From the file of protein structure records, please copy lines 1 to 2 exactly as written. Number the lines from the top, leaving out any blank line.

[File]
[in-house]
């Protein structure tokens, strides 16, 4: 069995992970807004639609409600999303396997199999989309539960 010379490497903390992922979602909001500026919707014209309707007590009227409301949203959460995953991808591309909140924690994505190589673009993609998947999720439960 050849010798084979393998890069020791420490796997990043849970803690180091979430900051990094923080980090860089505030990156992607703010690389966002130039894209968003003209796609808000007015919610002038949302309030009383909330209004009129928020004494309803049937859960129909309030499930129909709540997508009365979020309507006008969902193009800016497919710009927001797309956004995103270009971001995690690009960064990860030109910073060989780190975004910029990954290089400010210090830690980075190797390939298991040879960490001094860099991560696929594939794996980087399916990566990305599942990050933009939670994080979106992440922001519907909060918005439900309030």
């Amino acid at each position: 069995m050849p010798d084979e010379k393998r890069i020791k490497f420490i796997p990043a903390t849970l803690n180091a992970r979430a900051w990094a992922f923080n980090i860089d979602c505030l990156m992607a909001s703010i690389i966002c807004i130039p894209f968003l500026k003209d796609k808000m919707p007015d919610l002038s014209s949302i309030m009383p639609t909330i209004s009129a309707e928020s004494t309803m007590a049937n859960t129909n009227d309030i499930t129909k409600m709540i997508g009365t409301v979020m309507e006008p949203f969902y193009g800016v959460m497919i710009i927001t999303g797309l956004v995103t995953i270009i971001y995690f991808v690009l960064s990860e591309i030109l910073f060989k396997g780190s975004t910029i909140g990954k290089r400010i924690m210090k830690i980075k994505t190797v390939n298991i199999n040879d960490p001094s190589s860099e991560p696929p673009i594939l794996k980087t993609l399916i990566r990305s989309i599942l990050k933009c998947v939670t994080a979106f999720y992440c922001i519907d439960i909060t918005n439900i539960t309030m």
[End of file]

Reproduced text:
[in-house]
């Protein structure tokens, strides 16, 4: 069995992970807004639609409600999303396997199999989309539960 010379490497903390992922979602909001500026919707014209309707007590009227409301949203959460995953991808591309909140924690994505190589673009993609998947999720439960 050849010798084979393998890069020791420490796997990043849970803690180091979430900051990094923080980090860089505030990156992607703010690389966002130039894209968003003209796609808000007015919610002038949302309030009383909330209004009129928020004494309803049937859960129909309030499930129909709540997508009365979020309507006008969902193009800016497919710009927001797309956004995103270009971001995690690009960064990860030109910073060989780190975004910029990954290089400010210090830690980075190797390939298991040879960490001094860099991560696929594939794996980087399916990566990305599942990050933009939670994080979106992440922001519907909060918005439900309030």